According to a poll I conducted, one of the top questions people have for Matt Cutts right now is this: “Is Google putting more trust in content based on Google Authorship?”
I submitted the question, along with others, to Matt for a video response at Google Moderator, but I doubt he will answer this one until a later time when Google sees success in Author Rank, or perhaps he won’t answer it at all for other reasons.
You’ve seen a flash mob, where groups of people spontaneously break out in song and/or dance. You may have even heard about flash robs, cat mobs and other types of mobs around the country. By now, hopefully you have also heard of a cash mob – the grassroots, community-led movement targeting locally-owned businesses and want to learn how to plan a cash mob.
Planning a cash mob in your area is a fun and simple way to stimulate the local economy, raise awareness about locally–owned businesses and inspire others. While it may seem like a big time commitment, following these easy steps on how to plan a cash mob ensures that your first event is a success in your community.
The folks over at HubSpot have provided another great whitepaper on Google+ and how to use it to generate leads. I’m going to break down the high points for you in this post from just one section of the whitepaper so you can get right to the good stuff.
Breaking Down Negative Perceptions of Social Media
Many people think that social media tools are a time drain, with resultant decrease in productivity. A recent study commissioned by Google and conducted by Milward Brown has found this way of thinking to be totally inaccurate. In fact, social media tools have increased the level of productivity substantially and those who make active use of social media in their jobs have not only found themselves to be more productive, but their bosses have noticed as well. Of professionals surveyed, 86% who actively used social media as part of their work strategy had recently been promoted.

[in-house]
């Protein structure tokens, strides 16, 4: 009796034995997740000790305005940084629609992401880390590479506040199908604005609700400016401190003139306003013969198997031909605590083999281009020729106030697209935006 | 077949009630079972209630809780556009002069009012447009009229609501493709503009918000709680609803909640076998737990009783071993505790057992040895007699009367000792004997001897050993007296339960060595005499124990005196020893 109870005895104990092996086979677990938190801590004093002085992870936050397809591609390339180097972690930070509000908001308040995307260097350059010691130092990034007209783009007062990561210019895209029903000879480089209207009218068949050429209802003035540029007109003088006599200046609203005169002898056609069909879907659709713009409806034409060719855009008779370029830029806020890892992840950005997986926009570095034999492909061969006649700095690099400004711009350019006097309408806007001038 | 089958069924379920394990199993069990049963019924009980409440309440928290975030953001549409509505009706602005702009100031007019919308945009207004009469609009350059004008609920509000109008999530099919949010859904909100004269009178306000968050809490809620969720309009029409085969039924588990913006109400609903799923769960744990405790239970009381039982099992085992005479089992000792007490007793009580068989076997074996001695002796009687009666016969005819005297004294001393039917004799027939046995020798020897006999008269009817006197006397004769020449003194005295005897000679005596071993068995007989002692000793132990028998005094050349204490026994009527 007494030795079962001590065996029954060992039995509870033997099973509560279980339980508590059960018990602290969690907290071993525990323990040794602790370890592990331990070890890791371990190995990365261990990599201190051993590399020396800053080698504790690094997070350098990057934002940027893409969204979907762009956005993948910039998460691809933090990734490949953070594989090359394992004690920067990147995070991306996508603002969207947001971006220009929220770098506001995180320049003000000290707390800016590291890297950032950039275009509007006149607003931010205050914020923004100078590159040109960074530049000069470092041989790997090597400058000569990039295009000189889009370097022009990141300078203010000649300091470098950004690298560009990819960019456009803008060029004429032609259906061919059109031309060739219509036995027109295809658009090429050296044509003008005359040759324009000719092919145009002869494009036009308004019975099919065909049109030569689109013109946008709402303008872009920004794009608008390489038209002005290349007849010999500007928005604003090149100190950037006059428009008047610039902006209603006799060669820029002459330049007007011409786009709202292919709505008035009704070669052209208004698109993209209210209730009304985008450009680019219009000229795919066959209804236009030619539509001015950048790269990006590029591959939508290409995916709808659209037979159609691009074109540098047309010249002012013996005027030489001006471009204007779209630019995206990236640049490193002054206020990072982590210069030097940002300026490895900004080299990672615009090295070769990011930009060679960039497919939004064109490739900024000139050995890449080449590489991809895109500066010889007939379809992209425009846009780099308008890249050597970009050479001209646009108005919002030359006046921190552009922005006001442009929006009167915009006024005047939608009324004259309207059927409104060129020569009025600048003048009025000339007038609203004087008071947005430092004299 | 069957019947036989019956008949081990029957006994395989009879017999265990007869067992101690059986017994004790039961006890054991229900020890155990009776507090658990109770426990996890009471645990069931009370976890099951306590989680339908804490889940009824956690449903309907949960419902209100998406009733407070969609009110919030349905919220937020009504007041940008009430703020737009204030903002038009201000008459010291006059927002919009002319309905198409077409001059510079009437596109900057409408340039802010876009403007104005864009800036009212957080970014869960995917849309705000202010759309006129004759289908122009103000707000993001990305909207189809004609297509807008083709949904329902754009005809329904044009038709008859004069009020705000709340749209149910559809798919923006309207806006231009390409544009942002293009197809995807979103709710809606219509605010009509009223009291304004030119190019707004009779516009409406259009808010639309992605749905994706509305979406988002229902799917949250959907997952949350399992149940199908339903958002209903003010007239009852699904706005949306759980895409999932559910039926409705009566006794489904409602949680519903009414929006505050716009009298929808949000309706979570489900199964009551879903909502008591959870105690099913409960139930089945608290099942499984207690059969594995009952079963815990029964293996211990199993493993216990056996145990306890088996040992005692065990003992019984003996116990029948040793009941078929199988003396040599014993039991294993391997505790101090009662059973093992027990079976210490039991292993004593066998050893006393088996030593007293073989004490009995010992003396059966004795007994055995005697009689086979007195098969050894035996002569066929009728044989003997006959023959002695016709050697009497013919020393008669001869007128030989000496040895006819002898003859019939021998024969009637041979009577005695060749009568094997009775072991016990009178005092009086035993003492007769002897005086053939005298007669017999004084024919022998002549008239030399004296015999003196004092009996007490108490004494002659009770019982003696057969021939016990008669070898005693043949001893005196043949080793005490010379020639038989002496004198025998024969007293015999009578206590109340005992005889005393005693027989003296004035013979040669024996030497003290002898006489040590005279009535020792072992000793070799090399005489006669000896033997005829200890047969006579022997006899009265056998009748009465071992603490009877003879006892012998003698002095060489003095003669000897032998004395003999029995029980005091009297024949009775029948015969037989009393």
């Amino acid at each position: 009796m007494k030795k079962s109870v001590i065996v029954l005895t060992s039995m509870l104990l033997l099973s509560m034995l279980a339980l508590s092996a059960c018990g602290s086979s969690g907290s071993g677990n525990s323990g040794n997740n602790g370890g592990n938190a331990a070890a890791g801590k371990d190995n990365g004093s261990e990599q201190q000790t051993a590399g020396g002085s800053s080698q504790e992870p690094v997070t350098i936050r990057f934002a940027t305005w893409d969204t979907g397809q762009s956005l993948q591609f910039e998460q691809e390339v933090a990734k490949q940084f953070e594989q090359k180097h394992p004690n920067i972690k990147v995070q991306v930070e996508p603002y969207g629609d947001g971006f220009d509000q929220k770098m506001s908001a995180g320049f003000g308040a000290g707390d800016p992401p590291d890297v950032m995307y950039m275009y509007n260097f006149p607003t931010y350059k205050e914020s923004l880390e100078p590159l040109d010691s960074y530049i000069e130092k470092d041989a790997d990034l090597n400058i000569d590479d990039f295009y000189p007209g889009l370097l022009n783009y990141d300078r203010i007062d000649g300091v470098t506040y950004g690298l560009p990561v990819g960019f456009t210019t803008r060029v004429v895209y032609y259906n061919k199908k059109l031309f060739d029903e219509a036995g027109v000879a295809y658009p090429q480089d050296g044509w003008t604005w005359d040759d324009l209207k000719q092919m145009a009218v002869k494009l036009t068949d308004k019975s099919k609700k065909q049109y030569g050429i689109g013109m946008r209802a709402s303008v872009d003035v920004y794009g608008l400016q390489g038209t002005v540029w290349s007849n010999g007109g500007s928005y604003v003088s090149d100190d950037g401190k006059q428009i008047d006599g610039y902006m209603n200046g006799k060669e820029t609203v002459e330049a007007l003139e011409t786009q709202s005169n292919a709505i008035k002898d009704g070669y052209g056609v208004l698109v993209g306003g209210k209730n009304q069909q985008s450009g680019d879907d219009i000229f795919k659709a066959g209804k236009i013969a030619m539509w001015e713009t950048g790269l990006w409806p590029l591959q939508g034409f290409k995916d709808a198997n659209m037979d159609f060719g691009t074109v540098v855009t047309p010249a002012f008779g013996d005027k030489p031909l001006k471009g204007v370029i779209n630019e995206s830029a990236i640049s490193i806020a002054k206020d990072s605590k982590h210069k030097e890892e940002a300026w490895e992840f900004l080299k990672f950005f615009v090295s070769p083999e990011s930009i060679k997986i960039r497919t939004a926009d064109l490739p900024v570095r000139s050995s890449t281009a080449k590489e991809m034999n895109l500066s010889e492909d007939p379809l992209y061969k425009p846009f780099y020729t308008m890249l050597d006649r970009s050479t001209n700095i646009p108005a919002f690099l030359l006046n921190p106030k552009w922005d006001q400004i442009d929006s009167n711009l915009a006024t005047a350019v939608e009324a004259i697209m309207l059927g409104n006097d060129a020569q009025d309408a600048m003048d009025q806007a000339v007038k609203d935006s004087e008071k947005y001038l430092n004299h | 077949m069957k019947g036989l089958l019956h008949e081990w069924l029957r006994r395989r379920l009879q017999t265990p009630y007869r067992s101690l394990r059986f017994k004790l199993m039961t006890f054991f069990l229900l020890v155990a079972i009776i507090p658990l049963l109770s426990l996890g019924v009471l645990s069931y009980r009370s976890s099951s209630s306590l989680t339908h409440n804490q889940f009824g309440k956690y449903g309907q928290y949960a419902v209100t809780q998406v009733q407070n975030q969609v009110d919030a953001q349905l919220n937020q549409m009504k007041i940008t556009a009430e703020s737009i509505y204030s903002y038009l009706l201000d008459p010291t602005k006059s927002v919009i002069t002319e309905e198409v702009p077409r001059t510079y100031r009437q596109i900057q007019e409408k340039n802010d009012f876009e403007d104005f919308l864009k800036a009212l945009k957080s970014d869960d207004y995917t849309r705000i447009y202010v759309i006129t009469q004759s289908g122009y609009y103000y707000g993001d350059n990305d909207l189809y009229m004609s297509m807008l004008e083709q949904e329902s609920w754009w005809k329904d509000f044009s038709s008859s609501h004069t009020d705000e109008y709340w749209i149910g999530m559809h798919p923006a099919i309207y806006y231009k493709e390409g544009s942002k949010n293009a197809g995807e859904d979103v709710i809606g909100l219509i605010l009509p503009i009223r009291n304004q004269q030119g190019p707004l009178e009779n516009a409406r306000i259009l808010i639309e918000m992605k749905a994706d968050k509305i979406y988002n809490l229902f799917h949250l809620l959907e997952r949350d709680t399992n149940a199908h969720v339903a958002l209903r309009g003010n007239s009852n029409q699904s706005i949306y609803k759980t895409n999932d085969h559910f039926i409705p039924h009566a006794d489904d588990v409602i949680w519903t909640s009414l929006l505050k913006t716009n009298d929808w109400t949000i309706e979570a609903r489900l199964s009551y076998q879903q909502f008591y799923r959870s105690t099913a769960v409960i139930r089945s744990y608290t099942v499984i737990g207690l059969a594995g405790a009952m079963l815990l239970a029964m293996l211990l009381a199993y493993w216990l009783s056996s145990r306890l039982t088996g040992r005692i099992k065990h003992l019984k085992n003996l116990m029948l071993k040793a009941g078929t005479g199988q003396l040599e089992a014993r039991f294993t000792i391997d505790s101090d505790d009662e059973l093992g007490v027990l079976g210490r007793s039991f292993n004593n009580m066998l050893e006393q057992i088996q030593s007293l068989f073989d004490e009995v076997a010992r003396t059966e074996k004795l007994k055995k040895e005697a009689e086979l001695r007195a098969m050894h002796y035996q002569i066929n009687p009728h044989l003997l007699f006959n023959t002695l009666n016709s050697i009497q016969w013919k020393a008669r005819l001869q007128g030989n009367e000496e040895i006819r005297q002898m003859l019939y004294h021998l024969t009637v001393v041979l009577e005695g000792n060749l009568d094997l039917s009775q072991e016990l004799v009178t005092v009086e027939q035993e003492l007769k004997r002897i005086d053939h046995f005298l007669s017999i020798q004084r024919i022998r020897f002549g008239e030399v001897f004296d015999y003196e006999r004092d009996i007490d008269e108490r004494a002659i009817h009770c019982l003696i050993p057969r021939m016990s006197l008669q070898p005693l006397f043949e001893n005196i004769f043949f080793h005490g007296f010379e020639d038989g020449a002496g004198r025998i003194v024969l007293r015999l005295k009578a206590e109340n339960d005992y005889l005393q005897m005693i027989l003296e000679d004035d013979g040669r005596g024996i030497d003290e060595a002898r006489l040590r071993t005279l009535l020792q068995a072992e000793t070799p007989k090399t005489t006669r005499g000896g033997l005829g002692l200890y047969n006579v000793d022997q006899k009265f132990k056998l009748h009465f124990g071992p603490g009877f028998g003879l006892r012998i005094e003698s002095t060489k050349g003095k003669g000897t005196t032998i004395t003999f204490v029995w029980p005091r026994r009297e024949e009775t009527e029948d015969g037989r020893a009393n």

The folks over at HubSpot have provided another dandy whitepaper on a topic near and dear to marketers involved in social media. I’m going to break down the high points for you in this post so you can get on with it… your social media marketing strategy.
Few organizations have the resources for a full-time dedicated employee to handle emerging trends like social media. For most, it falls into the purview of an already totally slammed communications department…or single communications person. Either way, it’s a social media time crunch.
Have no fear. Your organization, no matter how resource-strapped can engage in social media successfully. Here’s how.
SEOmoz’s 2011 Search Engine Ranking Factors offers some interesting details about Google’s current algorithm as it relates to individual page features and their correlation to search rank based on 10,000+ pages they tested earlier this year.
The correlation chart below outlines how features on a page tend to relate to higher rankings on a scale from 0 to 1. There are also negative correlations which means the more the particular feature showed up on a page, it tends to relate to lower rankings. But, remember these are correlations, not causes and based on a test of 10,000 pages. So, don’t run off and change your site just because you see something here that correlates to higher or lower rank, but do consider it especially in light of the Panda updates.
In a somewhat recent Matt Cutts video he goes over some of the objectives of the Panda update and iterations that followed. Then Matt says, “It helps to step into the Google Mindset and how we think about these sorts of things because whenever we’re trying to write the algorithms, whenever we’re trying to uncover the signals, those kinds of questions can be very helpful to understand how we’re thinking about the problem and how we’re trying to return higher quality sites.”
Matt says they are going to keep iterating on the Panda update to try to keep sites that don’t produce quality content from ranking as high as sites that do produce content that users love.